Otto Prutscher

Otto Prutscher photographed by Friedrich Gerhard Walker, 1913, Villa Paulick Collection, Courtesy Klimt Foundation
© Klimt-Foundation, Wien

Otto Prutscher: Men's room in Italian acacia wood, in: Innendekoration, 17. Jg. (1906).
© Universitätsbibliothek Heidelberg

Otto Prutscher was a Viennese architect and designer. He had been a student of Franz Matsch and Josef Hoffmann at the Vienna School of Arts and Crafts and later worked for the Wiener Werkstätte. Prutscher was personally acquainted with Gustav Klimt; he repeatedly visited him and the Flöge family during their sojourns on the Attersee.

Otto Prutscher, born in Vienna in 1880, successfully completed apprenticeships as a cabinetmaker and bricklayer and then graduated from the Educational and Research Institution for the Graphic Arts. In 1895 he received a Rothschild travel grant and visited the metropolises of Paris and London. Two years later he studied at the Vienna School of Arts and Crafts under Franz Matsch, Josef Hoffmann, and Willibald Schulmeister. In 1901 he finished his studies and thus belonged to the first generation of artists of the new millennium to have been trained under Secessionist influence.

Independence and Early Recognition
Prutscher soon worked as an independent designer and architect. After a short while he achieved great success with his decorative and clearly thought-out works, which were unmistakably marked by the Secessionist style. He supplied designs for the Backhausen textile factory, the Thonet furniture manufacturer, the Augarten porcelain manufactory, and the Wiener Werkstätte, among others.

As early as 1902, when he was only 22 years old, Prutscher participated in the “XIII. Ausstellung der Vereinigung bildender Künstler Österreichs Secession” [“13th Exhibition of the Association of Austrian Artists Secession”] and received the Great Silver Medal at the “1st International Exhibition of Decorative Arts” in Turin. For the “Kunstschau Wien” of 1908, co-initiated by Gustav Klimt and Josef Hoffmann, he designed the “Room for an Art Lover” and then also participated in the “Internationale Kunstschau Wien” in 1909.

Prutscher the Architect
The versatile artist intensified his activities as an architect particularly during the 1910s. In addition to residential buildings, Prutscher, who from 1908 on was a member of both the German and the Austrian Werkbund, designed numerous exhibitions until well into the 1930s and mostly planned interiors for coffee houses and stores, such as for the pharmacy “Zum goldenen Adler,” all of which clearly betray his aspirations to create a Gesamtkunstwerk or universal work of art.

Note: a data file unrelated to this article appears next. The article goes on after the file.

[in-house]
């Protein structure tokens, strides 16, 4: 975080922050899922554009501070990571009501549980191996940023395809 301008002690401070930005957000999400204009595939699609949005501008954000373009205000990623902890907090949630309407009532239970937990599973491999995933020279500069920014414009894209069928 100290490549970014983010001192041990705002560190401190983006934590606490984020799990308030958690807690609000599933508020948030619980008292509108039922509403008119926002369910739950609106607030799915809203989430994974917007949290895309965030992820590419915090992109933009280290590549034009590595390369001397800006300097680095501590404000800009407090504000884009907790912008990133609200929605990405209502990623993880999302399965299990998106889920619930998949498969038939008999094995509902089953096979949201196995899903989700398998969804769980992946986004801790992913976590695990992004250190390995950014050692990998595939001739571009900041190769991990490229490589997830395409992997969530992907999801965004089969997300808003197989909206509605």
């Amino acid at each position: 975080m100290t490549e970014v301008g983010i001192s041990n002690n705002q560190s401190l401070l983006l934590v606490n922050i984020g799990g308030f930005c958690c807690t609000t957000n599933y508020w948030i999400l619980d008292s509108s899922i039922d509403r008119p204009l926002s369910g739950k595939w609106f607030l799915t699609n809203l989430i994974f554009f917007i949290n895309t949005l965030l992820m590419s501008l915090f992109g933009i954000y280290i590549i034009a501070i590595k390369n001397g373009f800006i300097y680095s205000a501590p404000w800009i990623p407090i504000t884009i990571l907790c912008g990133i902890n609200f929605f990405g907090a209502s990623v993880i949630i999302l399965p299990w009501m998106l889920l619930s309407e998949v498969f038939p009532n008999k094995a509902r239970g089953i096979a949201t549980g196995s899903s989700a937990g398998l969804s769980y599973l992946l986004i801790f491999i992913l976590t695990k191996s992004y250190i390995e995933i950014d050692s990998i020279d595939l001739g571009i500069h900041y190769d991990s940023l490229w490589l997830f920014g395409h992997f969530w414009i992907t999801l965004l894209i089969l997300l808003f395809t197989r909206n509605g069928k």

Teaching Positions
In addition to his activities as an independent artist, Prutscher worked as an assistant at the Educational and Research Institution for the Graphic Arts as early as between 1903 and 1909, and from 1909 on taught at the Vienna School of Arts and Crafts, where upon Hoffman’s recommendation he was appointed head of the Open Drawing Salon for Tradespeople. His teaching career was interrupted by World War I, and between 1938 and 1945 he was banned from working as an art professor because of his marriage to a Jewish wife. After World War II, Prutscher returned to the University of Applied Arts in Vienna and taught there for another four years before his death in 1949.

Literature and sources

  • Architektenlexikon. Wien 1770–1945. Otto Prutscher. (03/31/2020).
  • Sandra Tretter, Peter Weinhäupl (Hg.): Gustav Klimt. Sommerfrische am Attersee 1900-1916, Vienna 2015, S. 45.
  • Max Eisler: Otto Prutscher, in: Die Kunst. Monatshefte für freie und angewandte Kunst, Band 34 (1916), S. 168-172.
  • Dekorative Kunst. Illustrierte Zeitschrift für angewandte Kunst, Band 32 (1923/24), S. 273-282.
  • Felix Czeike (Hg.): Historisches Lexikon Wien, Band 4, Vienna 1995, S. 612.
  • Österreichische Akademie der Wissenschaften (Hg.): Österreichisches Biographisches Lexikon 1815–1950, Band 8, Vienna 1983, S. 312-313.
  • Christoph Thun-Hohenstein, Rainald Franz (Hg.): Otto Prutscher. Allgestalter der Wiener Moderne, Ausst.-Kat., MAK - Museum of Applied Arts (Vienna), 20.11.2019–17.05.2020, Vienna - Stuttgart 2019.
  • Hermi Schedlmayer, Fritz Schedlmayer, Claas Duit (Hg.): Otto Prutscher 1880–1949. Architekt und Designer zwischen Tradition und Moderne, Basel 2020.
  • Hans Vollmer (Hg.): Allgemeines Lexikon der Bildenden Künstler von der Antike bis zur Gegenwart. Begründet von Ulrich Thieme und Felix Becker, Band XXVII, Leipzig 1933, S. 437.
  • Walter de Gruyter (Hg.): Allgemeines Künstler-Lexikon. Die bildenden Künstler aller Zeiten und Völker, Band XCVII, Berlin 2018, S. 99.